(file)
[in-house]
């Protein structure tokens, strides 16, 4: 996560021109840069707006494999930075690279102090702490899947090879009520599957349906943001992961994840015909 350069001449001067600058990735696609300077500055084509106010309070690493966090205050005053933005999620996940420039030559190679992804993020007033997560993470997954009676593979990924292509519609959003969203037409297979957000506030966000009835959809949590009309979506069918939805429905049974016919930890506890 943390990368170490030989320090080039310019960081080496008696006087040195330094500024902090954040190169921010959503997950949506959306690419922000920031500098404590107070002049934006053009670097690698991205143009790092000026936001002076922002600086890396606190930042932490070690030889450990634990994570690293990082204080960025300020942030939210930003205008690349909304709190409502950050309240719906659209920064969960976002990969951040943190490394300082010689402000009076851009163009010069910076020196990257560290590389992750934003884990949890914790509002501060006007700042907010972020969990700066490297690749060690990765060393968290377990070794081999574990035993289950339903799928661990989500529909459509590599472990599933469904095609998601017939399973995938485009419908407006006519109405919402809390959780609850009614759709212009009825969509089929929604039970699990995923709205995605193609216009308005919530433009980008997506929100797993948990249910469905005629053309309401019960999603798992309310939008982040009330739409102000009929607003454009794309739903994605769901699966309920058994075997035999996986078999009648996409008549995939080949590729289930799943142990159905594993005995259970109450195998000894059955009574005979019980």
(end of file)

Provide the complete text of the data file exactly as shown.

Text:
[in-house]
């Protein structure tokens, strides 16, 4: 996560021109840069707006494999930075690279102090702490899947090879009520599957349906943001992961994840015909 350069001449001067600058990735696609300077500055084509106010309070690493966090205050005053933005999620996940420039030559190679992804993020007033997560993470997954009676593979990924292509519609959003969203037409297979957000506030966000009835959809949590009309979506069918939805429905049974016919930890506890 943390990368170490030989320090080039310019960081080496008696006087040195330094500024902090954040190169921010959503997950949506959306690419922000920031500098404590107070002049934006053009670097690698991205143009790092000026936001002076922002600086890396606190930042932490070690030889450990634990994570690293990082204080960025300020942030939210930003205008690349909304709190409502950050309240719906659209920064969960976002990969951040943190490394300082010689402000009076851009163009010069910076020196990257560290590389992750934003884990949890914790509002501060006007700042907010972020969990700066490297690749060690990765060393968290377990070794081999574990035993289950339903799928661990989500529909459509590599472990599933469904095609998601017939399973995938485009419908407006006519109405919402809390959780609850009614759709212009009825969509089929929604039970699990995923709205995605193609216009308005919530433009980008997506929100797993948990249910469905005629053309309401019960999603798992309310939008982040009330739409102000009929607003454009794309739903994605769901699966309920058994075997035999996986078999009648996409008549995939080949590729289930799943142990159905594993005995259970109450195998000894059955009574005979019980």